- The Task of Cultural Critique
This book engages in an extended polemic against any and all cultural theories which deny the traditional Hegelian Marxism of Karl Marx, Georg Lukács, and V. I. Lenin. In other words, the book faults any theory that rejects the truth of the totality or of the determining economic base or that fails to engage in what she terms “transformative critique.” It is not that Ebert considers such cultural theories mistaken or confused; rather, she charges that such theories actively support multinational capitalism. As she says, “both the old and the new” kinds of cultural theory, “in the name of an epistemological critique, perform the task of ideology” (x). The many different versions of Marxism, including early Hegelian Marxism, structuralist or Althusserian Marxism, poststructuralist Marxism, Frankfurt School Marxism, analytic Marxism, feminist Marxism, and so on, have raised many questions about Marx’s or Lukács’ traditional Marxism, but Ebert assumes that they do not merit debate or evaluation even though Lukács, of course, consistently revised his views in the face of the successful Russian revolution as well as the triumph of Stalinism. The history of Western communist parties, the collapse of the former USSR, the revisionist practices of China and now Cuba, or the very marginal, isolated position of the American left all pose serious issues for traditional Marxism, yet Ebert simply accepts Leon Trotsky’s criticisms of Stalin as though it denies the left’s need to rethink or reevaluate traditional Marxism.
It is not that she is uninformed about contrary cultural theories. On the contrary, she provides substantial summaries of them. For example, the first chapter traces accounts of what Ebert terms the concrete from David Hume and Immanuel Kant through Friedrich Nietzsche and Jacques Derrida. [End Page 409] Despite the discontinuity of Hume’s empiricist critique of platonic abstractions and Derrida’s Heideggerian critique of the onto-theological tradition, Ebert argues that early accounts of the concrete, which include Hume’s and Kant’s accounts, opposed superstition, hierarchy, and privilege, whereas later accounts, including Nietzsche’s and Derrida’s accounts, promote individualism, distort cause and effect, deny the outside world, or implicitly, if not explicitly, accept the status quo: “The concrete, which had intervened in existing social relations, is now used in the contemporary as a justification for the ruling order” (24).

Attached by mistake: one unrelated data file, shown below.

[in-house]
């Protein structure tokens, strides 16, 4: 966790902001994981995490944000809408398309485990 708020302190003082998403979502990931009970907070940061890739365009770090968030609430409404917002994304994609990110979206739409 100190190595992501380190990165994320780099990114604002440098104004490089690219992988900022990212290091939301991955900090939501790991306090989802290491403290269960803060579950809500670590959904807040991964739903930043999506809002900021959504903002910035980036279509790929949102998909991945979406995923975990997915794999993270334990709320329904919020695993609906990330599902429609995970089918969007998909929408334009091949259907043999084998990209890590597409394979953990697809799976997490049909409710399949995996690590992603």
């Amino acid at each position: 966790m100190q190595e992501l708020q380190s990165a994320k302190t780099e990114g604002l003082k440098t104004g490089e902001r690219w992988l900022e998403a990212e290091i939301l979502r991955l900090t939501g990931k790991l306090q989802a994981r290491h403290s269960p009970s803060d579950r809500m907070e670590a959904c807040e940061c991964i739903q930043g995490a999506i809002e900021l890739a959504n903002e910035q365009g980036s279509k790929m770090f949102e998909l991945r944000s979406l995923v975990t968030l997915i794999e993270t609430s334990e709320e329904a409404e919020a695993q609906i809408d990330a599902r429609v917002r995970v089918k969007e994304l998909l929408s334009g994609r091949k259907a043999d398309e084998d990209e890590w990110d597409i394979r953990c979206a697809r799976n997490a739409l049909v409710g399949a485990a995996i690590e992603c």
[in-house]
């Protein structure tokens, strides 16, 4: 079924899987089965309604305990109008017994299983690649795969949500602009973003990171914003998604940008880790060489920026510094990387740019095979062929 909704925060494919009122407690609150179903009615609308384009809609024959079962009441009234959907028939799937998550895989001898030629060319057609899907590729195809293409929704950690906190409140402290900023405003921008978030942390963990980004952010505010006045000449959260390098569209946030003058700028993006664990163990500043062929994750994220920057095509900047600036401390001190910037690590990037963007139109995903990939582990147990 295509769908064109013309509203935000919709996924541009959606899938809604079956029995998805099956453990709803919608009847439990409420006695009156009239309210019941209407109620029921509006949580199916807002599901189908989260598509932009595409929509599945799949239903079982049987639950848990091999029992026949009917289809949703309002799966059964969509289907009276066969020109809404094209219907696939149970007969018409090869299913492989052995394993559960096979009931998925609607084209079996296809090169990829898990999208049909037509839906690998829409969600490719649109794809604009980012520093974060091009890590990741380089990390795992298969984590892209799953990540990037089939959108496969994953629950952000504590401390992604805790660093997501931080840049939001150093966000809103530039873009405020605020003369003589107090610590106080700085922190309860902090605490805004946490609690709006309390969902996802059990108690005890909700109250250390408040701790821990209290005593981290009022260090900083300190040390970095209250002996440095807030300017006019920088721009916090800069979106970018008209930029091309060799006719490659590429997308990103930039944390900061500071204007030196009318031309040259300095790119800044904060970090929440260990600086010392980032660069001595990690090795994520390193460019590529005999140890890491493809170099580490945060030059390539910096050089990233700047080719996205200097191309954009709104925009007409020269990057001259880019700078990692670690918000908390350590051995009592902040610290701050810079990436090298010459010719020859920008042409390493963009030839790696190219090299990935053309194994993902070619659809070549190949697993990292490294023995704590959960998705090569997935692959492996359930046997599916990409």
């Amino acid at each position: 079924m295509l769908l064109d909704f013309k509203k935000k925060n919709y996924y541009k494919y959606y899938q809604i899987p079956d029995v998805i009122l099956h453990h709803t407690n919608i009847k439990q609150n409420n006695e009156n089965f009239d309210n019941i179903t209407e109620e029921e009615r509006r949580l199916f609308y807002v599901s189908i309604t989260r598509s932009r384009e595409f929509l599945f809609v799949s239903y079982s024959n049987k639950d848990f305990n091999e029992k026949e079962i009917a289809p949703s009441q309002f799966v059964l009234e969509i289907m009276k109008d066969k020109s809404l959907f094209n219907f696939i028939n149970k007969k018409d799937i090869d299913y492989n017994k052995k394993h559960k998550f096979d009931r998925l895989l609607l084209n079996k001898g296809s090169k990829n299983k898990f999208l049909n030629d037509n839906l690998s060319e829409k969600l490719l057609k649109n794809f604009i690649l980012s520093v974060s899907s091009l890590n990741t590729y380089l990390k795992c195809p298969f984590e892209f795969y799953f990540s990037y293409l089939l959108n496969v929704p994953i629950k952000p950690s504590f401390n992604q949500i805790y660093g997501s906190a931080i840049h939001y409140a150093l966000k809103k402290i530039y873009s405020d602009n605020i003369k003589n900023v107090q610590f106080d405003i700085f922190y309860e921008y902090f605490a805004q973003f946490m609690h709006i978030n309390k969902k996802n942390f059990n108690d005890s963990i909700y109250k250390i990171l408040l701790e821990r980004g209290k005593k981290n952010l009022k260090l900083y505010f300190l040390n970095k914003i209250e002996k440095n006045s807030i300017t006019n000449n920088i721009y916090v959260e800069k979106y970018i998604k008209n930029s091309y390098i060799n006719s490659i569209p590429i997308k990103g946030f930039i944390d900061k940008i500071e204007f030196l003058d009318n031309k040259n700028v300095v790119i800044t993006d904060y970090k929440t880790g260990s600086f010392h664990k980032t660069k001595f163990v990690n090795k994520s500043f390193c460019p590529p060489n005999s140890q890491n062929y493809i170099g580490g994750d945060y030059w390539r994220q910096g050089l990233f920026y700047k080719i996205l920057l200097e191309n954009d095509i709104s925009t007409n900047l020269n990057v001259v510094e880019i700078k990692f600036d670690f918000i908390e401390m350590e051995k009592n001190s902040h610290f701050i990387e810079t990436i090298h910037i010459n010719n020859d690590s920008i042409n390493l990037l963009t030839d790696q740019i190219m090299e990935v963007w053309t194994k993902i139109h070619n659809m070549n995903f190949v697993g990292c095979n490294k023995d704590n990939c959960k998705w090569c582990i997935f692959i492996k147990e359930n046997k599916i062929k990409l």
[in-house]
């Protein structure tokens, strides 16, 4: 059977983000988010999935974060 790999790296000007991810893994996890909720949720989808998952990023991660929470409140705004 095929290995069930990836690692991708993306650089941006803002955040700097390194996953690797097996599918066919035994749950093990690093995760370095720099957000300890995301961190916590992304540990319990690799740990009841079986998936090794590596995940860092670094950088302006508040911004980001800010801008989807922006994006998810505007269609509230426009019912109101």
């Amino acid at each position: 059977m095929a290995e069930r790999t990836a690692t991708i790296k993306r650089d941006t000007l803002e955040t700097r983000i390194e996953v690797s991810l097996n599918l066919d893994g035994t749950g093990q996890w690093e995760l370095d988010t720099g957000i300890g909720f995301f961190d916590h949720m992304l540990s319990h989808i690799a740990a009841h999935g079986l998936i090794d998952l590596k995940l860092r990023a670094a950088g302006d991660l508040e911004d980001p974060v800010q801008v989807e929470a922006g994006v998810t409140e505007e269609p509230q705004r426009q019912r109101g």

In an equally detailed and informed way, Ebert contrasts Paul de Man’s account of reading, in general, and of Proust’s Swan’s Way, in particular, with Marx and Lukács’ account of Balzac’s fiction. Her argument is that, while de Man’s reading illustrates the limits and failures of modern “cultural critique,” Marx’s and Lukács’ readings promote class consciousness and revolutionary transformation. It does not matter to her that, since the times of Marx and Lukács, who wrote mainly for working-class or left-wing radicals, modern literary critics work in universities, which developed specialized disciplines and professional standards and which educate over 50 percent of young people. It is hard for me to believe, in other words, that her extensive exposition and criticism of the theories not only of de Man but also of Derrida, Nietsche, Foucault, Butler, Hardt and Negri, and many others would interest anyone besides academic literary theorists. I grant, though, that, in a chapter on pedagogy and feminism, she acknowledges her academic contexts, for she argues that students should learn transformative critique. No doubt she expects that that would be sufficient to make them working-class revolutionaries and not just English, sociology, history, or cultural studies majors.
In addition to her critiques of such theories, she devotes several chapters to literature, including chick lit and other romances, as well as the proletarian fiction of the Russian author Alexandra Kollantai. I have space to discuss only the account of romances, which lists a number of its features but concludes that, like cultural theory, it supports multinational capitalism because the lover who wins the heroine is invariably a wealthy bourgeois or capitalist gentleman. “In other words, it is part...